The principle used in this article, to make a list of privileges accorded to you by being white, can be applied to being male, or being straight, to inform young people about male privilege, straight privilege. The article is pretty advanced, I would say 9th grade level. But you can talk to your kids about it if in an age appropriate way, discussing the things on the list that apply to kids their age.

  22. My daughter is 9 and I can’t remember a time we didn’t talk about privilege. From my perspective, living in the world means living within hierarchical structures in which it’s obvious (especially to children, who don’t have the “benefits” of socialization that adults do) that some people have access to more privileges than others.

    Around age 3, my daughter wondered why the bank was closed. I said it was Martin Luther King Day. She asked who MLK was, and why the bank was closed on his day. I explained about holidays (special days in which society says the banks should be closed) and said MLK worked to create more equality between black people and white people. She asked, “what’s a white person?” My daughter is a white person, and we come from a mixed race family. So I took some family photos off the wall and explained which of us were white, which were brown, and which were black. And I explained that when I go out in the world, I’m treated differently than Uncle is, because of the perceived colors of our skins, and that MLK worked to create more fairness for me and Uncle. The whole conversation made me cry. At the outset, my daughter genuinely did not see any of us as “white” (paper is white, she said) or “black” (her favorite shirt was black, she said). Describing to her the way our society marks the differences between us made me really depressed. But I believed it was fundamentally important to her and to our family.

    Another example: kids can see homeless people in ways adults don’t. My daughter has long had questions about homeless people. I’ve told her that some people have illnesses or problems that makes it very hard for them to keep jobs that will help them pay for their homes. Putting it this way gives me an opportunity to talk with her about her own privileges (economic and health, among others). As she’s gotten older I’ve expanded on that discussion.

    Another example: I grew up poor, and my daughter is growing up not-poor. When she asks about my childhood, I have yet another opportunity to talk with her about her privileges. And as the first person in my family to graduate from college, I can also talk with her about the privileges conferred by a college education.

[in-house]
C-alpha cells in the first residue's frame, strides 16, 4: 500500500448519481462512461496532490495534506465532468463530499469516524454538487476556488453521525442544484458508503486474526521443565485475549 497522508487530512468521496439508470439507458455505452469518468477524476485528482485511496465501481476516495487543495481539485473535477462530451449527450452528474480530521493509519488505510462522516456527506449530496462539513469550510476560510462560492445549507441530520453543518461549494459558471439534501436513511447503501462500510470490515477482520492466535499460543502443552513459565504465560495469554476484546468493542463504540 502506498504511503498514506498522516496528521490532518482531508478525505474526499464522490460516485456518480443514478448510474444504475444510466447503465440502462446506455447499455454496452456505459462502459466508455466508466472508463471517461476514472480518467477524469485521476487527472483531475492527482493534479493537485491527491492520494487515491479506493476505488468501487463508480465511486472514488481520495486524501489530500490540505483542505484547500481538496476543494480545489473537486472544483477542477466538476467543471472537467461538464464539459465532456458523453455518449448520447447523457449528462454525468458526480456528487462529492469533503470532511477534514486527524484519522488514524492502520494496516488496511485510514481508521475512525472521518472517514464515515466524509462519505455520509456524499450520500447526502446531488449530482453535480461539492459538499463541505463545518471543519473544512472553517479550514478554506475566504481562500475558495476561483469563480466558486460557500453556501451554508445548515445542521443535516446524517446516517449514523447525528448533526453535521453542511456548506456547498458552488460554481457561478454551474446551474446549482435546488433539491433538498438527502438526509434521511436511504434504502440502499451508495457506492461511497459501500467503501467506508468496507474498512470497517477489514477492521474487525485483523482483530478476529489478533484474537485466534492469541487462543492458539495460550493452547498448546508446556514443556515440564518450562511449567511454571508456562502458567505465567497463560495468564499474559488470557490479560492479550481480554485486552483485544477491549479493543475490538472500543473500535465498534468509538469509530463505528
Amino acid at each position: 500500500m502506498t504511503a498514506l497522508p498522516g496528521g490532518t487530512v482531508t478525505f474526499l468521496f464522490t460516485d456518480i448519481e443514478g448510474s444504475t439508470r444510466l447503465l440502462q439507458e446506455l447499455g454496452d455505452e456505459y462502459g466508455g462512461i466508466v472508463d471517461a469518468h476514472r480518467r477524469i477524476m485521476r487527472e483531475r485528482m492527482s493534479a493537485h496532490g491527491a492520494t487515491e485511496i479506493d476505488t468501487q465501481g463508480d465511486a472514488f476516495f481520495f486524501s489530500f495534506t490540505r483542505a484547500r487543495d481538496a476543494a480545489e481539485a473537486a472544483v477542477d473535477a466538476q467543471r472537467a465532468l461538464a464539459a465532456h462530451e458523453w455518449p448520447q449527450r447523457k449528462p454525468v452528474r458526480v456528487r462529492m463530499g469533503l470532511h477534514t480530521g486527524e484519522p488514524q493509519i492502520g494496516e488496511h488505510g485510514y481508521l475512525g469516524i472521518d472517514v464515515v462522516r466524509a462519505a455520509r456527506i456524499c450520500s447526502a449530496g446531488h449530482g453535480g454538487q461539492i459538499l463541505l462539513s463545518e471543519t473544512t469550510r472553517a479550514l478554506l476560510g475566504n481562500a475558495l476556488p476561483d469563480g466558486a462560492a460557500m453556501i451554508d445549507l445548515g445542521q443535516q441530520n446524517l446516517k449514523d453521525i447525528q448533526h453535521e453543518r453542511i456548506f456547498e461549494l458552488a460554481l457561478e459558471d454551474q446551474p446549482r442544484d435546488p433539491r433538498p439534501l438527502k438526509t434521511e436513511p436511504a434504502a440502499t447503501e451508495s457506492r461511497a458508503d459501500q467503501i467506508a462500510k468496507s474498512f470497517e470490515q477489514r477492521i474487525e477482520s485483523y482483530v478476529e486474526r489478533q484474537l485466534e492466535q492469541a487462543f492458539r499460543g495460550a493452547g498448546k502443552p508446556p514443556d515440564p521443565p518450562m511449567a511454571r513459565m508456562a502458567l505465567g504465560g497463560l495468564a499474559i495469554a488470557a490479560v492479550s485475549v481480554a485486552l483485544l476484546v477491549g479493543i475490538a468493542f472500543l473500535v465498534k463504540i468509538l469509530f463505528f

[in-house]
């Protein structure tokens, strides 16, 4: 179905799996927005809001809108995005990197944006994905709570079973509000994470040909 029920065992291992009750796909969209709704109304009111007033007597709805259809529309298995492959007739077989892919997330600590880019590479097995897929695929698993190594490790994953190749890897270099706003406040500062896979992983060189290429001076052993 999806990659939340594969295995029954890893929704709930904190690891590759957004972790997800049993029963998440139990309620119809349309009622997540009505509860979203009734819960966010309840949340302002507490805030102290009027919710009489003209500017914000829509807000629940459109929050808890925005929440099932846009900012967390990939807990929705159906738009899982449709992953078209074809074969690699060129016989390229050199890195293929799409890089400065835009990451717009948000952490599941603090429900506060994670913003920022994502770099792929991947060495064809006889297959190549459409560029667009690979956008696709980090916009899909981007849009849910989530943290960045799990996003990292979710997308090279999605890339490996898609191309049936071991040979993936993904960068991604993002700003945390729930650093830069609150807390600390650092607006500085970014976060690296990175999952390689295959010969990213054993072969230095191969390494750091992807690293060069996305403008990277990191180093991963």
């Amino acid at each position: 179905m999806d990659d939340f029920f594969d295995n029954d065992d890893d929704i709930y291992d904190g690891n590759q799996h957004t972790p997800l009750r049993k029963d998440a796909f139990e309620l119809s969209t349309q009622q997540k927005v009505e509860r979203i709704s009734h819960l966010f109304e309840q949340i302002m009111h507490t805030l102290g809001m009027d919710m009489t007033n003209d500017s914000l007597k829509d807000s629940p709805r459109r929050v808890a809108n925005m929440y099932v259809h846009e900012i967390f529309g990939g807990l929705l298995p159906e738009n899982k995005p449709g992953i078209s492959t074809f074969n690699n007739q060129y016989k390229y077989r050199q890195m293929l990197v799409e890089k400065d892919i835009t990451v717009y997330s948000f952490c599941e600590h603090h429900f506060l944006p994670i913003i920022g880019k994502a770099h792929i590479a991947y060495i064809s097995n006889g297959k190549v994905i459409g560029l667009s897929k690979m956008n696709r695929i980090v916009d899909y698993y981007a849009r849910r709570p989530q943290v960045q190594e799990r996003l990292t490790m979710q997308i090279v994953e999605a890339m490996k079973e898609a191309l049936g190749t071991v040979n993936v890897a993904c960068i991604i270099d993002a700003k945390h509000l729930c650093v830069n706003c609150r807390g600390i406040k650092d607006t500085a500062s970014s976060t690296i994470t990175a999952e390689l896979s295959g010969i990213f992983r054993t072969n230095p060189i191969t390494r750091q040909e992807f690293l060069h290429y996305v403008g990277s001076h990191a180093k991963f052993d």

Another example: One of my besties (Ms. X) is gay. Again, at a very young age my kid noticed that Ms. X didn’t have a boyfriend, she had a girlfriend. She asked when Ms. X and Ms. Y would get married. This gave me an opportunity to talk about how Ms. X and Ms. Y can’t get married in our state, and how much that sucks. As my daughter has gotten older, we’ve been able to expand on the discussion of heterosexual privilege.

    I guess what I’m trying to say is, from my perspective there are 8 bazillion opportunities to talk with children about privilege in the courses of their lifetimes. My tactic has just been to take those opportunities and be as straightforward as I can as they arise. My kid doesn’t feel “guilty” – but she does have awareness that she has privileges in our society that she didn’t earn, and which aren’t fair, and which she has a responsibility to both acknowledge and work to mitigate.

  23. My son is only 7 months, so naturally we’re not having this conversation yet, but I really love the idea of donating a Christmas toy and letting a child choose which one. I think a lot of kids would really think about which toy another kid might have asked for instead of just giving up the “least desirable” toy. This year I’m not doing Christmas. We don’t have enough money right now to get people gifts and honestly we don’t NEED anything. I’m asking both of our families to donate to Heifer Project instead of buying us gifts. When Emmett is older I would like to do this with him and have him pick and animal to purchase for a family in need.

Read more comments

Join the Conversation